It makes me wonder if anyone else has been caught in a storm in a similar situation and what they did about it?
Credits to gizmogirl for all but one of the photos in this report.
by Beaner001 » Thu Apr 17, 2014 2:26 pm
by Huff_n_Puff » Thu Apr 17, 2014 9:54 pm
by dogplodder » Sat Apr 19, 2014 3:35 pm
Beaner001 wrote:Luckily never been on the Hill with the dogs when this has happened, dogs are amazing creatures, when you get to know a dog well enough you notice these little things, in fact they are probably trying to tell us a lot more than we actually notice
Yep, there are times we could do worse than trust our dogs' instincts. Like dogs trained to warn diabetics they're about to have a hypo. My dogs know I'm about to go out before I know it myself.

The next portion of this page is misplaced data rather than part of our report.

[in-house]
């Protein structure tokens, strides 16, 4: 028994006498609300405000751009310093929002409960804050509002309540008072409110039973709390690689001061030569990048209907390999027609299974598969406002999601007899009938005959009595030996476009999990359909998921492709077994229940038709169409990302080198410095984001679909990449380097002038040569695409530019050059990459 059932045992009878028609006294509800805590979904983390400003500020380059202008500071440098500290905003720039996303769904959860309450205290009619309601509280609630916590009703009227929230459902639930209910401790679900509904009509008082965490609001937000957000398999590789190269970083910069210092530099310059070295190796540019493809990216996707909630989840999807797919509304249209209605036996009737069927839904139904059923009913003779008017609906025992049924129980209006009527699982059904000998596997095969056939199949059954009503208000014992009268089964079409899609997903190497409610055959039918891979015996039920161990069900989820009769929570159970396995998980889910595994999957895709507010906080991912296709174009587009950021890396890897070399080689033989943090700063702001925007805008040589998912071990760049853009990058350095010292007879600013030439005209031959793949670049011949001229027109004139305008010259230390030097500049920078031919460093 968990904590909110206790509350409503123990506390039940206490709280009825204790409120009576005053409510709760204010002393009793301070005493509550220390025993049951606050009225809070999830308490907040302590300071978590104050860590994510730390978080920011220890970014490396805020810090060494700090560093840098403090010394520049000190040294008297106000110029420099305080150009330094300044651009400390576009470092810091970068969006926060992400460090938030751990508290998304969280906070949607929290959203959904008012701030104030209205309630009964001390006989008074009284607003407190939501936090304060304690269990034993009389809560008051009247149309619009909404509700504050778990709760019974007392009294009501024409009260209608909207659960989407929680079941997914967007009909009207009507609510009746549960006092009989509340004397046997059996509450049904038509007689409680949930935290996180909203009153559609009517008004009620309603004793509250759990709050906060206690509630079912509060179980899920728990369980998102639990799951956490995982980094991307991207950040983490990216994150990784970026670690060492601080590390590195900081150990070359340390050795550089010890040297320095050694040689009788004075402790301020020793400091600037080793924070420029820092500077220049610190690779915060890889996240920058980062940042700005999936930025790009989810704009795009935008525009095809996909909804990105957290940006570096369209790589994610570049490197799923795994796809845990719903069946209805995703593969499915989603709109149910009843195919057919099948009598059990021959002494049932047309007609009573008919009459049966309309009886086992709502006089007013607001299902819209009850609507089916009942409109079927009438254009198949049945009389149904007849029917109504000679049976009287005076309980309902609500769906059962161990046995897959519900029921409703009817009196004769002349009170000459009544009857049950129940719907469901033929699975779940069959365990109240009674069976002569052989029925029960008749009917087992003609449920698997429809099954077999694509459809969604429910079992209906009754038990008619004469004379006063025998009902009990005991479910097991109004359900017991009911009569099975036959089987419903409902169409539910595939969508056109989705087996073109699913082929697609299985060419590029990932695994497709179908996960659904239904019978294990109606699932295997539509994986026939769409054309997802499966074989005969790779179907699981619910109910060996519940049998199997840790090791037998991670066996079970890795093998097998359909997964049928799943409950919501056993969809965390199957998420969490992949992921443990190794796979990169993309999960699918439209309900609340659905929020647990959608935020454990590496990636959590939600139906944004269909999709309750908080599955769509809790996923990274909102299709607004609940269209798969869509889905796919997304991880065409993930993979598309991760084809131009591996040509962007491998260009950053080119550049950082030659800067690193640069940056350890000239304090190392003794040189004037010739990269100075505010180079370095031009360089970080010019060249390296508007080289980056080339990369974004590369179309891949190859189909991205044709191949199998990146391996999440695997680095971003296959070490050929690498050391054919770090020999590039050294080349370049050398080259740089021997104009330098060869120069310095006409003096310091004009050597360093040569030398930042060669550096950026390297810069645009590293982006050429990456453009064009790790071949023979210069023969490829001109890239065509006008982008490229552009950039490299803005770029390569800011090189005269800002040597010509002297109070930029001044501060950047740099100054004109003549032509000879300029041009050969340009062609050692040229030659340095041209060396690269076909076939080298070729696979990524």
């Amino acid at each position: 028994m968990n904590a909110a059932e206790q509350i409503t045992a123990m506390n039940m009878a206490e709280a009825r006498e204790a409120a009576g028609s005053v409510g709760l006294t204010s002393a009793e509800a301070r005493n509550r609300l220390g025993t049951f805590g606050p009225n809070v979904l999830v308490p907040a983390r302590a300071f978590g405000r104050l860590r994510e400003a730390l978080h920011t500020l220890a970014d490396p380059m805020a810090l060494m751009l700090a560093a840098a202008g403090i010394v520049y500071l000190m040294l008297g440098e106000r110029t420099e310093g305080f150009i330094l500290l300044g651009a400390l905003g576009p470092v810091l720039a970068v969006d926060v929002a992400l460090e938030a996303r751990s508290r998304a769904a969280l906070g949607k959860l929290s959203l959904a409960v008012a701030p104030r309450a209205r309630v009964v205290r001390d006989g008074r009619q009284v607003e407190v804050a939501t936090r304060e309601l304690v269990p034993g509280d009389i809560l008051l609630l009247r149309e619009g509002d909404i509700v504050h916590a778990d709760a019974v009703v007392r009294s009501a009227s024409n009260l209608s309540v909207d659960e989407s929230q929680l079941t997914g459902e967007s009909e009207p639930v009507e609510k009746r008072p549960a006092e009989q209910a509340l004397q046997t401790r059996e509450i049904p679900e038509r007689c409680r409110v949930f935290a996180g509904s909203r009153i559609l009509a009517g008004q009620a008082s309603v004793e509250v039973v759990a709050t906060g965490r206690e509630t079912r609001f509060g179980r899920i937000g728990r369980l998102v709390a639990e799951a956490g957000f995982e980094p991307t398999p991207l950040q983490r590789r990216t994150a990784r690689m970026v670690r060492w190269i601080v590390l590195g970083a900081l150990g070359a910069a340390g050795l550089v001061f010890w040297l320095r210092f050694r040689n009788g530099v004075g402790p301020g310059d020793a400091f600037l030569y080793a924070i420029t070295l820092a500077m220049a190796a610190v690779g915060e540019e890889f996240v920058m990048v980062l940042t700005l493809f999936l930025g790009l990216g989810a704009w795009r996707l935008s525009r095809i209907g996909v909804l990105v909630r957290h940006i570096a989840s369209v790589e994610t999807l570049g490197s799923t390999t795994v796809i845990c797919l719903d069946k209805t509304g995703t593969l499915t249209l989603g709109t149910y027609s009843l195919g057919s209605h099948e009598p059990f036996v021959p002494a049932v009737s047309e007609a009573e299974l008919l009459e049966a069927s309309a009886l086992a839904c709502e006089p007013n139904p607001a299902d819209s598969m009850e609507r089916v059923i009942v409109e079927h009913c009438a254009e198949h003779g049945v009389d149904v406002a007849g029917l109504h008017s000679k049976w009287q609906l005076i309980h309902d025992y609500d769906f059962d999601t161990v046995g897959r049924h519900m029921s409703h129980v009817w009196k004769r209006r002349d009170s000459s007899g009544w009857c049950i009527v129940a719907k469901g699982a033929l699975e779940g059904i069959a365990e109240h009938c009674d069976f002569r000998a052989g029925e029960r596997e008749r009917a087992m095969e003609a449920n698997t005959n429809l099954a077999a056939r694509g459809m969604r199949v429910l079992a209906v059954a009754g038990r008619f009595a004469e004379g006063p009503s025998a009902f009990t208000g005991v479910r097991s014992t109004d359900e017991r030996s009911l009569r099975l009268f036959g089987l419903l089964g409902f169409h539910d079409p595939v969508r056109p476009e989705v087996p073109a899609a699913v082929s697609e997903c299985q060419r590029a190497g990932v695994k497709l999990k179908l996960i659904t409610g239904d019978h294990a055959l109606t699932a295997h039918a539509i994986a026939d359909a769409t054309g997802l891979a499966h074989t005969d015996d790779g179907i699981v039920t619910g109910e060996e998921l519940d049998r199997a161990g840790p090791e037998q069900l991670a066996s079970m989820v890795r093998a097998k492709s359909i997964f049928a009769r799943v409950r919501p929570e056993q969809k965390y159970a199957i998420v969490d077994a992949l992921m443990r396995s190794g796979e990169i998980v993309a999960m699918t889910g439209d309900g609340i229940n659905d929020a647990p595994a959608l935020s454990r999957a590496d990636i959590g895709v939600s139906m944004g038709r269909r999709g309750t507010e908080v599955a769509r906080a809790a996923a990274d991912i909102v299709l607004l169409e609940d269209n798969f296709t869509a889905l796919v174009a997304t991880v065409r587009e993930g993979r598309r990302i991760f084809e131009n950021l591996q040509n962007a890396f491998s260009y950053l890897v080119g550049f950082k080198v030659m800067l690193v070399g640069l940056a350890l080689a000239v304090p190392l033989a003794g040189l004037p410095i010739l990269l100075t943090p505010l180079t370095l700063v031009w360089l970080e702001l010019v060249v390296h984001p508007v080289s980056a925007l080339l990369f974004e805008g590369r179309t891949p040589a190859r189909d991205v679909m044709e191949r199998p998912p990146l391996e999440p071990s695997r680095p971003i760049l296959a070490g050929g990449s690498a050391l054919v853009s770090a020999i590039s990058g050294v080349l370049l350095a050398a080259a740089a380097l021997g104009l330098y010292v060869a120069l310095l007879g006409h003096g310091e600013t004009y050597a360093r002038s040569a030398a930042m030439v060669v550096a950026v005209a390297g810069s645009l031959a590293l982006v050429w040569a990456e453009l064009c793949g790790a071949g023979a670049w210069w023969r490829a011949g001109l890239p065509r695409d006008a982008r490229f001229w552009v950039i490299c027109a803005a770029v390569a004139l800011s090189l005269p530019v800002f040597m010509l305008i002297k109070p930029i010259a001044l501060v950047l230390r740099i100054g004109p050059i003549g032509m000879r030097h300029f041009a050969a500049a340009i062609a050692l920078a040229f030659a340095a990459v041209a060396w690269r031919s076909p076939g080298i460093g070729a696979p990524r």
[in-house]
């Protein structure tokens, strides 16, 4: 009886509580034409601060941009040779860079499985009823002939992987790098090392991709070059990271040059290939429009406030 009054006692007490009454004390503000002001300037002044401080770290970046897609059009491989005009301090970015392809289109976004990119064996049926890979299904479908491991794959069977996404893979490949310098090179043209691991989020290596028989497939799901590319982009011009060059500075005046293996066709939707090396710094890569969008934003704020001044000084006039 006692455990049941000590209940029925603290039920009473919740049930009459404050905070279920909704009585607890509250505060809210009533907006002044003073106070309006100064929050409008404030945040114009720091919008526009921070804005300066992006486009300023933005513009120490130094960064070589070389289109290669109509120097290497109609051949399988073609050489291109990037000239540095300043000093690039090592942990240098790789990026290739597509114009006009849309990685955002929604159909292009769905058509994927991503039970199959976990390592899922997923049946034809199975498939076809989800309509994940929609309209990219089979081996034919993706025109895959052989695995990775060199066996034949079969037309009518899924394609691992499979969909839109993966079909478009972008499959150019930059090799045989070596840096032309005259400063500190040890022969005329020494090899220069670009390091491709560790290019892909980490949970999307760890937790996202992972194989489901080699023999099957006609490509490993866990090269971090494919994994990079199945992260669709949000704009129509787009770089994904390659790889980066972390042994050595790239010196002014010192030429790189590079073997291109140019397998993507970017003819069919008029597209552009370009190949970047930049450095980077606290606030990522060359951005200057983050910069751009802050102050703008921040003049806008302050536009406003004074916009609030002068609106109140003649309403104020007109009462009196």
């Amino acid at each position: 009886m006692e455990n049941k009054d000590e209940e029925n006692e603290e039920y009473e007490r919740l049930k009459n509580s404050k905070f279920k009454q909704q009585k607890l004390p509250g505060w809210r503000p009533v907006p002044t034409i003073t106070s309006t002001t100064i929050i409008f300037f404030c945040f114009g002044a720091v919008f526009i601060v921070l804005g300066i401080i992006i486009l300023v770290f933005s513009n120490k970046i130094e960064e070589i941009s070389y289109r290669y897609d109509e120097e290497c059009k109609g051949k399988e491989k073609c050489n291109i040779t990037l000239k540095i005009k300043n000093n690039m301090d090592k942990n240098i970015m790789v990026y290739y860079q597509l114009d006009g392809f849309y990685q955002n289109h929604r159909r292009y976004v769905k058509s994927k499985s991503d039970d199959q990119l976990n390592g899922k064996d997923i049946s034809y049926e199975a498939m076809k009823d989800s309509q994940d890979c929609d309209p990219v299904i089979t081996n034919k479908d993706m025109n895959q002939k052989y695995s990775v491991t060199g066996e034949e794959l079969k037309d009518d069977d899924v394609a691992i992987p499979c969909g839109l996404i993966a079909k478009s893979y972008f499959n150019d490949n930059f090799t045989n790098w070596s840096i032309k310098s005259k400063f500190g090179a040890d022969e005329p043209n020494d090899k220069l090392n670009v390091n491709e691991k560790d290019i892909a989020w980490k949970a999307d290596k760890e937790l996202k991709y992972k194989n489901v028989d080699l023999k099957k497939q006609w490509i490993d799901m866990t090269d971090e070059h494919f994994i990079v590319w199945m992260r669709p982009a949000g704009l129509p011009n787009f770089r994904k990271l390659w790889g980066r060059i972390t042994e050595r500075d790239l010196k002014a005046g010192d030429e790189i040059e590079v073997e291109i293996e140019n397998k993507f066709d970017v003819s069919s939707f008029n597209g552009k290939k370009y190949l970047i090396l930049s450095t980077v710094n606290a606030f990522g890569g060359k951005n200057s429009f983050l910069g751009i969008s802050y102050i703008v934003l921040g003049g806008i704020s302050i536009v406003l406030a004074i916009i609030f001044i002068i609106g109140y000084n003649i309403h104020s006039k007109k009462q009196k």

by dogplodder » Tue Apr 22, 2014 9:25 am
Huff_n_Puff wrote: I've never had the dogs out in thunder either, but I'm not surprised that they are so much more sensitive to an impending storm than we are, having said that I love thunder storms (from a safe place )
So do I - from indoors!
by dogplodder » Tue Apr 22, 2014 9:32 am
"There are two sources of info on this that I like: one is from "Mountaincraft and Leadership" by Eric Langmuir - pp 182-185 in chapter Mountain Weather, sub heading 'Lightning'. The other is the Spurr book of Hillwalking. Basically, many of the things you would tend to think of as good ideas, are not! Eg. Sheltering by or under a rock, putting aside your walking poles, etc. Langmuir gives illustrated descriptions of 'safe' areas. Getting down lower is a good idea, and the best position, believe it or not, is to sit on your (dry) rucksack in the open with your hands wrapped round your knees or in your lap! Langmuir gives you the technical explanation, but I reckon in the situation I just need to know what to do or not to do, and leave the physics for another time!"